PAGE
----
updated 3/15/2010 5:39:00 PM ET 2010-03-15T21:39:00

Senate Banking Committee Chairman Chris Dodd's bill to tame the financial markets would give the government broader powers to break up firms that threaten the economy.

The proposal also creates a consumer watchdog within the Federal Reserve.

Here are the key provisions of financial regulation legislation proposed by Dodd:

  • A nine-member Financial Stability Oversight Council, chaired by the treasury secretary and including the Federal Reserve chairman and heads of regulatory agencies, to monitor the financial markets to watch for potential threats to financial system.
  • Federal Reserve gains oversight over the largest, most interconnected financial firms, even nonbanks. With approval of two-thirds of the oversight council, the Fed could force large interconnected firms to break up if they pose a "grave threat" to financial stability.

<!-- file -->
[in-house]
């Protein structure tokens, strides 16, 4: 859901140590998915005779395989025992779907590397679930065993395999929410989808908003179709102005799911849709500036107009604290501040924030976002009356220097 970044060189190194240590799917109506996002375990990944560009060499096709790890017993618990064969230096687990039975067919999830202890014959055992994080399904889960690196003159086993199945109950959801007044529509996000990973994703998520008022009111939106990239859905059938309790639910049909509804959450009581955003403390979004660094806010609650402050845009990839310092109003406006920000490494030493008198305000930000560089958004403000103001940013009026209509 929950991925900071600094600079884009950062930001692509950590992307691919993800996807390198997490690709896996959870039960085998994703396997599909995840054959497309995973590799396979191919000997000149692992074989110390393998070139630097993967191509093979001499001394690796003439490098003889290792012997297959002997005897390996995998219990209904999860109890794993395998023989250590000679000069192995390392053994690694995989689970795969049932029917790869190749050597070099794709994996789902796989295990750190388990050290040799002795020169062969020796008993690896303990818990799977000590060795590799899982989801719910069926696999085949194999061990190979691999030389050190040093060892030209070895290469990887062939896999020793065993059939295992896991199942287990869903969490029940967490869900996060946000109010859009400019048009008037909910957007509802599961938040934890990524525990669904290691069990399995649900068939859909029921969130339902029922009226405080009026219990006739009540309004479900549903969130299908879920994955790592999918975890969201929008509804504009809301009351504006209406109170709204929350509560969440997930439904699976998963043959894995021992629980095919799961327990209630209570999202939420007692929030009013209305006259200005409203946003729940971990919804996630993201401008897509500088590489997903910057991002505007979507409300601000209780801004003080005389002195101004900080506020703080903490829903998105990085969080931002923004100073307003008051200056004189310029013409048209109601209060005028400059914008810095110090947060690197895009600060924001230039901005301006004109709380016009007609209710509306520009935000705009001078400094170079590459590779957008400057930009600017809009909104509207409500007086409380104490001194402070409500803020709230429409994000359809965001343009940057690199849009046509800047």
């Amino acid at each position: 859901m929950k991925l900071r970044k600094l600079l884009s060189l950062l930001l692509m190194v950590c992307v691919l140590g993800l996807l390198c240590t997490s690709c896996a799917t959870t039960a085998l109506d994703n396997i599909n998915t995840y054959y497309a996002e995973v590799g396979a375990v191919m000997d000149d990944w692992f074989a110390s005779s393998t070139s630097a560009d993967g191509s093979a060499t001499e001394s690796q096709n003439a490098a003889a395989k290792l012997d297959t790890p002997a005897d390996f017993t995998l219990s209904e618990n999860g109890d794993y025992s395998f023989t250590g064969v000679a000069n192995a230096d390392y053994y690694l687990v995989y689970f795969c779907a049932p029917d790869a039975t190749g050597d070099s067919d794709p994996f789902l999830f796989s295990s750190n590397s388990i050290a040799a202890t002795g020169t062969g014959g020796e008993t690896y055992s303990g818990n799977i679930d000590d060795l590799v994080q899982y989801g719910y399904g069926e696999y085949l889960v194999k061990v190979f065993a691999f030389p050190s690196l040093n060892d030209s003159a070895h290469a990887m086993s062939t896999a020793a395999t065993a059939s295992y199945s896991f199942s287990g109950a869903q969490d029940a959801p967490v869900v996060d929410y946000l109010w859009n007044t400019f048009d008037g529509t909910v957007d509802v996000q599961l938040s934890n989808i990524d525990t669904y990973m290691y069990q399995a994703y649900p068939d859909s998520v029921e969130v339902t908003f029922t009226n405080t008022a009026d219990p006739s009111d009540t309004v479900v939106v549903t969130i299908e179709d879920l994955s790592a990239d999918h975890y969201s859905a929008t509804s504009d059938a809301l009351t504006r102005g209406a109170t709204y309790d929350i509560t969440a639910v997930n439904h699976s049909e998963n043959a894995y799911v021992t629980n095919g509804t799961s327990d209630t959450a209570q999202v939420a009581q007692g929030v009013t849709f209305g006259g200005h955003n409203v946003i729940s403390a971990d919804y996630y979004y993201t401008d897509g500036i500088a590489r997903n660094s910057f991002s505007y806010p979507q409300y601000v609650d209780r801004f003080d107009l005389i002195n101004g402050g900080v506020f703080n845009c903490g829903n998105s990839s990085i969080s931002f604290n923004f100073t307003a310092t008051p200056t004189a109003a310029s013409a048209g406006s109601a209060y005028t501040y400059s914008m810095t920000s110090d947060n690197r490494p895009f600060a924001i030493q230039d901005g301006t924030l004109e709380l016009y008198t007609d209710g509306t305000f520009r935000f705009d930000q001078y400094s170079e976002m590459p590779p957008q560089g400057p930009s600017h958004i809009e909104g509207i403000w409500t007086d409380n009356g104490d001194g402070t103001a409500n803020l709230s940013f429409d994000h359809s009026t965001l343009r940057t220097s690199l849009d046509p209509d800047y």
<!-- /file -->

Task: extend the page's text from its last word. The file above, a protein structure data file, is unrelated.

• The Fed would lose day-to-day supervision of smaller bank holding companies — those with assets of $50 billion or less.
  • Creates a mechanism to shut down large failing firms, with shareholders and unsecured creditors bearing the losses. Management also would be removed. The costs of such a shutdown would be covered by a $50 billion fund financed by the largest financial firms.
  • A consumer protection division within the Federal Reserve to write regulations on lending, consolidating powers now exercised by various bank regulators. The oversight council could veto those regulations with a two-thirds vote.
  • Regulates derivatives, the complicated financial instruments blamed for accelerating the Wall Street crisis. Negotiations continue on what exceptions to include for corporations that use derivatives as a hedge against price fluctuations.
  • Gives shareholders the right to cast nonbinding votes on executive pay packages.
  • President of the Federal Reserve Bank of New York appointed by the president and confirmed by the Senate for a five-year term.

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